We say it all the time: If you smell something, say something. But what if you smell or see something when you’re on the job, and the foul odor or potential air quality violation is being caused by your employer?
You might be thinking, I know what is occurring is wrong or illegal and could put me, my fellow employees, and the community at risk, but common sense tells me that to keep my job I’ve got to keep my mouth shut.
With all the recent talk about whistleblowers, did you know that the Clean Air Act has a whistleblower protection of its own? Indeed, under the federal Clean Air Act, employers are prohibited from retaliating against employees who blow the whistle on air emissions violations stemming from area, stationary, and mobile sources that negatively impact the environment and/or public health.
What does this mean, exactly? It means that employees in the private and public sector who report air quality issues to the environmental agencies charged with regulating them should not be retaliated against for speaking out thanks to the provision.
Specifically, the Clean Air Act provides for protections when an employee:
Provides information about a Clean Air Act violation to the Environmental Protection Agency (EPA) or other appropriate federal agencies or department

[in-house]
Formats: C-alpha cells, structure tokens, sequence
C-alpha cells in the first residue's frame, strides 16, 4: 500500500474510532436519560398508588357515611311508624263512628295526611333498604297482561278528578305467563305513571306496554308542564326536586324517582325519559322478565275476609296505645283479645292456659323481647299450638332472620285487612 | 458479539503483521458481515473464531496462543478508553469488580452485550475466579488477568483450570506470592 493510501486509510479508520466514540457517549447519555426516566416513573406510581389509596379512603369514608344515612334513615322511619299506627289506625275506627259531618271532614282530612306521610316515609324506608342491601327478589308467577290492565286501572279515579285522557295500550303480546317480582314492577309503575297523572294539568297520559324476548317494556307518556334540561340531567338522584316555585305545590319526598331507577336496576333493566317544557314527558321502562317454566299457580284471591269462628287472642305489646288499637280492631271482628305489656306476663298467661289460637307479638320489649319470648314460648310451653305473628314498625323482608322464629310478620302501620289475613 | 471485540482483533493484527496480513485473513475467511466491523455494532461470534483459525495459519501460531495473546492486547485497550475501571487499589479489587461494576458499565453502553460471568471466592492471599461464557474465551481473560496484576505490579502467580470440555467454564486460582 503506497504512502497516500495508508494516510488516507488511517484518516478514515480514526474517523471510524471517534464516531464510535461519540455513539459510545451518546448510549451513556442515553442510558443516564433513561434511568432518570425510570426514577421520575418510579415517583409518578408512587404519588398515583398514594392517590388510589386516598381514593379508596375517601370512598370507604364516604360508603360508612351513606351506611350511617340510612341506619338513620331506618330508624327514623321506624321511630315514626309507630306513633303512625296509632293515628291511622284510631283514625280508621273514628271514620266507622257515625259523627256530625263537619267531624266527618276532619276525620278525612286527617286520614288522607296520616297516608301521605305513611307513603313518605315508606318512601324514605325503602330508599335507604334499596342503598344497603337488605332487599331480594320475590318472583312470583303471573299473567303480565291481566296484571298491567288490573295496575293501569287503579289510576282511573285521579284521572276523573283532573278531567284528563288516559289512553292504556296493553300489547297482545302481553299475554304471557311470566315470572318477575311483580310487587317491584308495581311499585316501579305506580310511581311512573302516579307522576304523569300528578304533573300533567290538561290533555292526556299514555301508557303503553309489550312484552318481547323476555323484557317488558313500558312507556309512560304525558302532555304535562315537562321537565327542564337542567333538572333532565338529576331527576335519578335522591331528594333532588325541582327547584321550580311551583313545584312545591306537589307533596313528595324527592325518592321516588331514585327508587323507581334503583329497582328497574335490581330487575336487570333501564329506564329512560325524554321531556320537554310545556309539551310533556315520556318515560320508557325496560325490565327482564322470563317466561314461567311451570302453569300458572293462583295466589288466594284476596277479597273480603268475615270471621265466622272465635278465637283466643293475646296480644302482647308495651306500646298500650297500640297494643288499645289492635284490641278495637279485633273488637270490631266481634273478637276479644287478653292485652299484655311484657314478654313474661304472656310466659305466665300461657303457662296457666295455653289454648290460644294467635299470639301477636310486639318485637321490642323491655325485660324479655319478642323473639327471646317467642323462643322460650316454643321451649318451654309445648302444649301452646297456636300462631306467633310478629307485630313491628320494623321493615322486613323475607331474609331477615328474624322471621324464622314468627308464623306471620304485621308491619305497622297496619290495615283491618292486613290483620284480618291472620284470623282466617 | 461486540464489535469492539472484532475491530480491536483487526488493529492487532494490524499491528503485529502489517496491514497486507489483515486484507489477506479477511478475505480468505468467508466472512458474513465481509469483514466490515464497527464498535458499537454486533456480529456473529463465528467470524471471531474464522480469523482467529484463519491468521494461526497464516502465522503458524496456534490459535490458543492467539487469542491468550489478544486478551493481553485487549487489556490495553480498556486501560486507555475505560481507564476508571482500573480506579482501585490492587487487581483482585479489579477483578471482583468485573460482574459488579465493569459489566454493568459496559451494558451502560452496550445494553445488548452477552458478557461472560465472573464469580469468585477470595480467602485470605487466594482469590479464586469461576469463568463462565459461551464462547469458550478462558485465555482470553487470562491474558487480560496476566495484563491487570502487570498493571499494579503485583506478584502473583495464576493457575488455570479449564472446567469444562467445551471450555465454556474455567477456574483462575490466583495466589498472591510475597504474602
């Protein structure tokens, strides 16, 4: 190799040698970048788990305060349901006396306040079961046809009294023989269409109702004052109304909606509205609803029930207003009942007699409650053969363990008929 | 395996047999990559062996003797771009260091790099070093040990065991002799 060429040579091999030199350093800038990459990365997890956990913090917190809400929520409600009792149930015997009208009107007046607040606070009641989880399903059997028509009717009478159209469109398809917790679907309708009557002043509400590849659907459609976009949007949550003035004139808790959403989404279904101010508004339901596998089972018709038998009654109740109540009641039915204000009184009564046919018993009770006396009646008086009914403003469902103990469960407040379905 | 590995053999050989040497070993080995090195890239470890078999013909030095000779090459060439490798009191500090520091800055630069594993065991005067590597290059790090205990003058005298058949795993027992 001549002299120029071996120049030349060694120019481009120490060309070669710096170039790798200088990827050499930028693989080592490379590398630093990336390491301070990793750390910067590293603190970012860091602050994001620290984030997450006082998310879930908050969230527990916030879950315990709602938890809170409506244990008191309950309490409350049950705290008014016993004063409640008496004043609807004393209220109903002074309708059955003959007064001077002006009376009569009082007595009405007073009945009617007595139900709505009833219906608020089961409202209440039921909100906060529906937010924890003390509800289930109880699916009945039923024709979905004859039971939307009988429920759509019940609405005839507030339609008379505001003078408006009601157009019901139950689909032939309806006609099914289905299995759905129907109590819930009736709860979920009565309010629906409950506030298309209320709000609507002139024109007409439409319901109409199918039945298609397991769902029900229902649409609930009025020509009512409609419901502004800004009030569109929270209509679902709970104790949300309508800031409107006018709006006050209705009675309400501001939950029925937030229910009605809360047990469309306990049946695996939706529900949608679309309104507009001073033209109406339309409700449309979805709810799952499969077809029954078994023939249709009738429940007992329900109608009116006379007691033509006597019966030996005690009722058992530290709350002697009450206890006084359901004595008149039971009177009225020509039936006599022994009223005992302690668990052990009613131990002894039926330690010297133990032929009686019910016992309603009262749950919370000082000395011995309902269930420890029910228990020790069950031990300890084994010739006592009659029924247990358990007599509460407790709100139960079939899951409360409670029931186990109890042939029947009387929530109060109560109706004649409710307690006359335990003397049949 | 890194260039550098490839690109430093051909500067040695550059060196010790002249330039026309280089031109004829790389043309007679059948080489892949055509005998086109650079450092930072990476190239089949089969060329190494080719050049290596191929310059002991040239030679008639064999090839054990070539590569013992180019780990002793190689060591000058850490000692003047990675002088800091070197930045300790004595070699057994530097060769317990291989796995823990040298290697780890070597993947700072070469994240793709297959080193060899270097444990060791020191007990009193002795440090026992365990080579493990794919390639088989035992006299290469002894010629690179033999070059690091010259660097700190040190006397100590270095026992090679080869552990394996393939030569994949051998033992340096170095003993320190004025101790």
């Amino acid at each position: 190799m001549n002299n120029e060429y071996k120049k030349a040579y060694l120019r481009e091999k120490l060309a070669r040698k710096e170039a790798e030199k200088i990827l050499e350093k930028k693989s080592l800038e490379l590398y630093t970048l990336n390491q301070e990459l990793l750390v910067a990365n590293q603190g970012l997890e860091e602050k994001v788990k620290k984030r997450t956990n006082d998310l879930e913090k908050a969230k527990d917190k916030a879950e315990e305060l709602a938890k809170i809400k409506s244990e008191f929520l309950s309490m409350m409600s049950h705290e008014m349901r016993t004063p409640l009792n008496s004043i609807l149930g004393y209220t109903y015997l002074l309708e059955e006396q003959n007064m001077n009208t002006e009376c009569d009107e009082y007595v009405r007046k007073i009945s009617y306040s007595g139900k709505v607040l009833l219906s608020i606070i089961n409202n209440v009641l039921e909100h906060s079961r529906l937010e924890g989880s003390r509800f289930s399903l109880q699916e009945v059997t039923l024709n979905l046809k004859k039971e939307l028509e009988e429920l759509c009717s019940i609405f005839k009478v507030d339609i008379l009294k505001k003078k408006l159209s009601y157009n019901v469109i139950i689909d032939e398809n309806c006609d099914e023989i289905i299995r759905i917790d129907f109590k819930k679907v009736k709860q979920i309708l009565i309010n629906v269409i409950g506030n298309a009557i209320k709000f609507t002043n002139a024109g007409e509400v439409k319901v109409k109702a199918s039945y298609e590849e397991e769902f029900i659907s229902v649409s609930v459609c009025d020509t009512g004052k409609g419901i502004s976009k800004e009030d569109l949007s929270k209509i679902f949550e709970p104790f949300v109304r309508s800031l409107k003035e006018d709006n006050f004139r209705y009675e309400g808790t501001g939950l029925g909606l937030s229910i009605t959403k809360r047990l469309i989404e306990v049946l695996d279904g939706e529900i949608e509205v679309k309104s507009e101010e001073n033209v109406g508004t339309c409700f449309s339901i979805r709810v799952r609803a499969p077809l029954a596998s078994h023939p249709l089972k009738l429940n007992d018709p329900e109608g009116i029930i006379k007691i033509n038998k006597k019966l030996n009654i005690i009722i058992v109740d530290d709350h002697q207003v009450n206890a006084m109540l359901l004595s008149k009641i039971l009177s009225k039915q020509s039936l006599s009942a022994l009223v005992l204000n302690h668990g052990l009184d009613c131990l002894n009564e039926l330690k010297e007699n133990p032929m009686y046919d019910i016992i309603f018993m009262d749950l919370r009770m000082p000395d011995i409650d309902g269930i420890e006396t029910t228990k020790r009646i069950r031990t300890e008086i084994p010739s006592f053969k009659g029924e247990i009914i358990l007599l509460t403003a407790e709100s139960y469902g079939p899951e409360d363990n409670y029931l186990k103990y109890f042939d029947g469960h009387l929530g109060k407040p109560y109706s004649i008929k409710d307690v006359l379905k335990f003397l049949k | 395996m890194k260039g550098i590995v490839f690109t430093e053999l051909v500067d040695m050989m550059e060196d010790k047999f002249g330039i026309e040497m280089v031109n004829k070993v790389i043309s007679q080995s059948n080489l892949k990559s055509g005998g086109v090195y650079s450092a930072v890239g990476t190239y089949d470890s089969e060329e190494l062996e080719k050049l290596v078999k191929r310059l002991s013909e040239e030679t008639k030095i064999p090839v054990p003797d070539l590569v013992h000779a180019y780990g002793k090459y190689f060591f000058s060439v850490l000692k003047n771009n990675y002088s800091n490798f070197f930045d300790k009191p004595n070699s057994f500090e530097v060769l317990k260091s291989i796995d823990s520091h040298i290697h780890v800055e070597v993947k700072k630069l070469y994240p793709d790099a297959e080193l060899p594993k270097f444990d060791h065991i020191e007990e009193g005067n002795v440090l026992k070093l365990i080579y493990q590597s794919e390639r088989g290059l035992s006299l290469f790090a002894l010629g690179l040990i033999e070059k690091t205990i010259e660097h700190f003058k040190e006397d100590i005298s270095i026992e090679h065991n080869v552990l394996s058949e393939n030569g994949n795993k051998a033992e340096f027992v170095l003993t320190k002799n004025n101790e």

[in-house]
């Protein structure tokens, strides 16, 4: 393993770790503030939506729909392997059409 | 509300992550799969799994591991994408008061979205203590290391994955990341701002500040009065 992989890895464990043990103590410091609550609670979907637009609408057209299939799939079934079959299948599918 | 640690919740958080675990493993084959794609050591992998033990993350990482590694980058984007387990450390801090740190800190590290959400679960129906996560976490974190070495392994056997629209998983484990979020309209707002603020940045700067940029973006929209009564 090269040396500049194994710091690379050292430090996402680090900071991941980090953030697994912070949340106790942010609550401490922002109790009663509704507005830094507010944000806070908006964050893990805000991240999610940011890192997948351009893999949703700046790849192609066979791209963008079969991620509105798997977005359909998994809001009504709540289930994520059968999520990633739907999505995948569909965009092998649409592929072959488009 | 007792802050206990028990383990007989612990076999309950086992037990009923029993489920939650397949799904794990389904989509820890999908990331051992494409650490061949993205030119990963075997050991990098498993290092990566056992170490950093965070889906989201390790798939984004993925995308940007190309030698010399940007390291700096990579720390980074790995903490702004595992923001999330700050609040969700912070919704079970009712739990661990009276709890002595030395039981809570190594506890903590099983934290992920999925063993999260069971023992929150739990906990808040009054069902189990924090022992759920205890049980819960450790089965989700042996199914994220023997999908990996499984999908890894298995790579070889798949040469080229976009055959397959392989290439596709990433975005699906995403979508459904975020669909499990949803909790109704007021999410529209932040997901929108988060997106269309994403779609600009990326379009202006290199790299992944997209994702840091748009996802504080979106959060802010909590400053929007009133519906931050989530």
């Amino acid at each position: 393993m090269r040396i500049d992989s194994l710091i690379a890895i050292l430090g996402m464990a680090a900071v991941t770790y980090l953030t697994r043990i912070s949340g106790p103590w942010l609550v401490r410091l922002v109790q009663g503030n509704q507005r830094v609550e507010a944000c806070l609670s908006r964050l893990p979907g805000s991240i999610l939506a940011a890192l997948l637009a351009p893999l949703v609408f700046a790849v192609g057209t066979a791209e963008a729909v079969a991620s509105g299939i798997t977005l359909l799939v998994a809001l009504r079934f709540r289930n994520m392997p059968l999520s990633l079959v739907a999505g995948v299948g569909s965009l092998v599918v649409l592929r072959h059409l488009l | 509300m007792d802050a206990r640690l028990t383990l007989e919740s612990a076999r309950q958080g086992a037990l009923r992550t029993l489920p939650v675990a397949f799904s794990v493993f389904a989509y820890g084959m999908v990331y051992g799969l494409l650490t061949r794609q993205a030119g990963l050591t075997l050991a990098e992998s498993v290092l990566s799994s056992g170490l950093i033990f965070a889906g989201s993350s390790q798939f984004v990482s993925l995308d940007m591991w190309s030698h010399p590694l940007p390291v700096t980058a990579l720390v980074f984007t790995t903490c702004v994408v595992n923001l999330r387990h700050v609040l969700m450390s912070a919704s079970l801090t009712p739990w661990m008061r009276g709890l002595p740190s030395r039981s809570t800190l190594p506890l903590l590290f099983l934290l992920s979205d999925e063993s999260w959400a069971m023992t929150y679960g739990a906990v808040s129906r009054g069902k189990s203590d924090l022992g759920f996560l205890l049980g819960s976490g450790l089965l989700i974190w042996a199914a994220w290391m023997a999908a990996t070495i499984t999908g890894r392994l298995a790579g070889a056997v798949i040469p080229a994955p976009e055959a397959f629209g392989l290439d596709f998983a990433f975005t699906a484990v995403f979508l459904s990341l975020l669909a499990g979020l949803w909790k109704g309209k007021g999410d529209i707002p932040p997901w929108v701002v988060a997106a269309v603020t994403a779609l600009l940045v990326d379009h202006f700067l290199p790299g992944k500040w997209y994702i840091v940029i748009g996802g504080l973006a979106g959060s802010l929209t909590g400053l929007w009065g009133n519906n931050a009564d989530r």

Testifies or is slated to testify in any proceeding under the Clean Air Act
Refuses to perform duties in good faith based on the reasonable belief that the working conditions are unsafe and unhealthy.
Employees who engage in any of the above activities are protected under the Clean Air Act from being retaliated against. This means that their employers may not:
Fire or furlough the employee
Demote, blacklist, or reduce pay or working hours
Deny a promotion or overtime hours
Intimidate or make threats
Fail to hire or rehire
Please know that if you reported suspected air quality violations of the Clean Air Act and are retaliated against, you may file a whistleblower complaint with the Occupational Safety and Health Administration (OSHA). Complaints must be made within 30 days of the retaliatory action and may be accomplished by calling, emailing, or writing the agency.
Following a complaint, OSHA is required by law to review the complaint and determine whether or not to launch a fact-finding investigation into your claim. If evidence to support your claim is present, a voluntary settlement may be reached. If not, OSHA is required to seek relief on behalf of the wronged employee.
Possible outcomes include:
Payment of back wages (including interest)
Compensation for special damages (think attorneys’ fees and other expenses the employee accrued as a result of the retaliatory action)
Air pollution is a silent killer. As you may have heard, Allegheny County is the only county outside of California—where wildfires have run rampant—to get an F grade when it comes to air quality.
We can all do our part by not only reducing our carbon footprint but by speaking up when we notice air quality violations in our communities AND workplaces.
Editor’s Note: If you have questions about the scope of the protections provided by this statute, be sure to talk to an attorney—you can call the Allegheny County Bar Association for a referral.